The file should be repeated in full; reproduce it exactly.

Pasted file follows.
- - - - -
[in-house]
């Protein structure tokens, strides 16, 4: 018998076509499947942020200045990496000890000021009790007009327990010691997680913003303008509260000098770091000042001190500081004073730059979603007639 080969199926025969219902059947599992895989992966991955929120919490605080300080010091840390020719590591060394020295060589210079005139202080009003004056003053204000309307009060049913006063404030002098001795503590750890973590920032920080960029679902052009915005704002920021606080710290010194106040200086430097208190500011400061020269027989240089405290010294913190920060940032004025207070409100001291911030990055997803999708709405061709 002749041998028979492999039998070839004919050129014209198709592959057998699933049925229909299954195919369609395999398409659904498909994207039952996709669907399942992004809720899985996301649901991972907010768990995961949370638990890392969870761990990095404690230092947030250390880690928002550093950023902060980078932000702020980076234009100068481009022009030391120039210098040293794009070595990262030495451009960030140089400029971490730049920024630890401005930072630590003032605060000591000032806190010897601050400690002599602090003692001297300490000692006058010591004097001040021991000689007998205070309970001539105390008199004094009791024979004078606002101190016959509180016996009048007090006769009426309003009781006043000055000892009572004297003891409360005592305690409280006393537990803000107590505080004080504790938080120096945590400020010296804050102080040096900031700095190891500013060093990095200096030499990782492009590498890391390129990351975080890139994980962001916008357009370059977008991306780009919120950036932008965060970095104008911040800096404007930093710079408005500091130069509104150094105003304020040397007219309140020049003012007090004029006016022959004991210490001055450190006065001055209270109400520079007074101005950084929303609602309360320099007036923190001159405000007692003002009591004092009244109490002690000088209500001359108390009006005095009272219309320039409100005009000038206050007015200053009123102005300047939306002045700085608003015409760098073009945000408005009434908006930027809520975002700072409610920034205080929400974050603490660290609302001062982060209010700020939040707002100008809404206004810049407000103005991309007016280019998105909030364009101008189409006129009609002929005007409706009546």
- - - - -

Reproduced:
[in-house]
């Protein structure tokens, strides 16, 4: 018998076509499947942020200045990496000890000021009790007009327990010691997680913003303008509260000098770091000042001190500081004073730059979603007639 080969199926025969219902059947599992895989992966991955929120919490605080300080010091840390020719590591060394020295060589210079005139202080009003004056003053204000309307009060049913006063404030002098001795503590750890973590920032920080960029679902052009915005704002920021606080710290010194106040200086430097208190500011400061020269027989240089405290010294913190920060940032004025207070409100001291911030990055997803999708709405061709 002749041998028979492999039998070839004919050129014209198709592959057998699933049925229909299954195919369609395999398409659904498909994207039952996709669907399942992004809720899985996301649901991972907010768990995961949370638990890392969870761990990095404690230092947030250390880690928002550093950023902060980078932000702020980076234009100068481009022009030391120039210098040293794009070595990262030495451009960030140089400029971490730049920024630890401005930072630590003032605060000591000032806190010897601050400690002599602090003692001297300490000692006058010591004097001040021991000689007998205070309970001539105390008199004094009791024979004078606002101190016959509180016996009048007090006769009426309003009781006043000055000892009572004297003891409360005592305690409280006393537990803000107590505080004080504790938080120096945590400020010296804050102080040096900031700095190891500013060093990095200096030499990782492009590498890391390129990351975080890139994980962001916008357009370059977008991306780009919120950036932008965060970095104008911040800096404007930093710079408005500091130069509104150094105003304020040397007219309140020049003012007090004029006016022959004991210490001055450190006065001055209270109400520079007074101005950084929303609602309360320099007036923190001159405000007692003002009591004092009244109490002690000088209500001359108390009006005095009272219309320039409100005009000038206050007015200053009123102005300047939306002045700085608003015409760098073009945000408005009434908006930027809520975002700072409610920034205080929400974050603490660290609302001062982060209010700020939040707002100008809404206004810049407000103005991309007016280019998105909030364009101008189409006129009609002929005007409706009546």